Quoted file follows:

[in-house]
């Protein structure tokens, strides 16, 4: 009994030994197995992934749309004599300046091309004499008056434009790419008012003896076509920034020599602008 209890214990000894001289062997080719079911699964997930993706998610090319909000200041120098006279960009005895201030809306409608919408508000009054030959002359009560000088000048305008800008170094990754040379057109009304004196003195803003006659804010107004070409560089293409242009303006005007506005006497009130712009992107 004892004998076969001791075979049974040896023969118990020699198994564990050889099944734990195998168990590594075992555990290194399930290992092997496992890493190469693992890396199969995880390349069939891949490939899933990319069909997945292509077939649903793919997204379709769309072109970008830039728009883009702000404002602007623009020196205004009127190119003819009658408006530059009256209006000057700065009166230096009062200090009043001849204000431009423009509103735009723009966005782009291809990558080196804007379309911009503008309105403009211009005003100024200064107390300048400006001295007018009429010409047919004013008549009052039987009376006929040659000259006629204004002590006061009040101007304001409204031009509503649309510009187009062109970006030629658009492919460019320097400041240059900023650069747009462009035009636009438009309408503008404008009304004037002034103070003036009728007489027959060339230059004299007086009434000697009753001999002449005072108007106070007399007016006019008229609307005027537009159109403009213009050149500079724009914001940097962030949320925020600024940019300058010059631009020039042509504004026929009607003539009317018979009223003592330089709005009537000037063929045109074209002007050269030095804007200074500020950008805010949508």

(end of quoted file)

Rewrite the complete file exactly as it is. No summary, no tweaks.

[in-house]
């Protein structure tokens, strides 16, 4: 009994030994197995992934749309004599300046091309004499008056434009790419008012003896076509920034020599602008 209890214990000894001289062997080719079911699964997930993706998610090319909000200041120098006279960009005895201030809306409608919408508000009054030959002359009560000088000048305008800008170094990754040379057109009304004196003195803003006659804010107004070409560089293409242009303006005007506005006497009130712009992107 004892004998076969001791075979049974040896023969118990020699198994564990050889099944734990195998168990590594075992555990290194399930290992092997496992890493190469693992890396199969995880390349069939891949490939899933990319069909997945292509077939649903793919997204379709769309072109970008830039728009883009702000404002602007623009020196205004009127190119003819009658408006530059009256209006000057700065009166230096009062200090009043001849204000431009423009509103735009723009966005782009291809990558080196804007379309911009503008309105403009211009005003100024200064107390300048400006001295007018009429010409047919004013008549009052039987009376006929040659000259006629204004002590006061009040101007304001409204031009509503649309510009187009062109970006030629658009492919460019320097400041240059900023650069747009462009035009636009438009309408503008404008009304004037002034103070003036009728007489027959060339230059004299007086009434000697009753001999002449005072108007106070007399007016006019008229609307005027537009159109403009213009050149500079724009914001940097962030949320925020600024940019300058010059631009020039042509504004026929009607003539009317018979009223003592330089709005009537000037063929045109074209002007050269030095804007200074500020950008805010949508």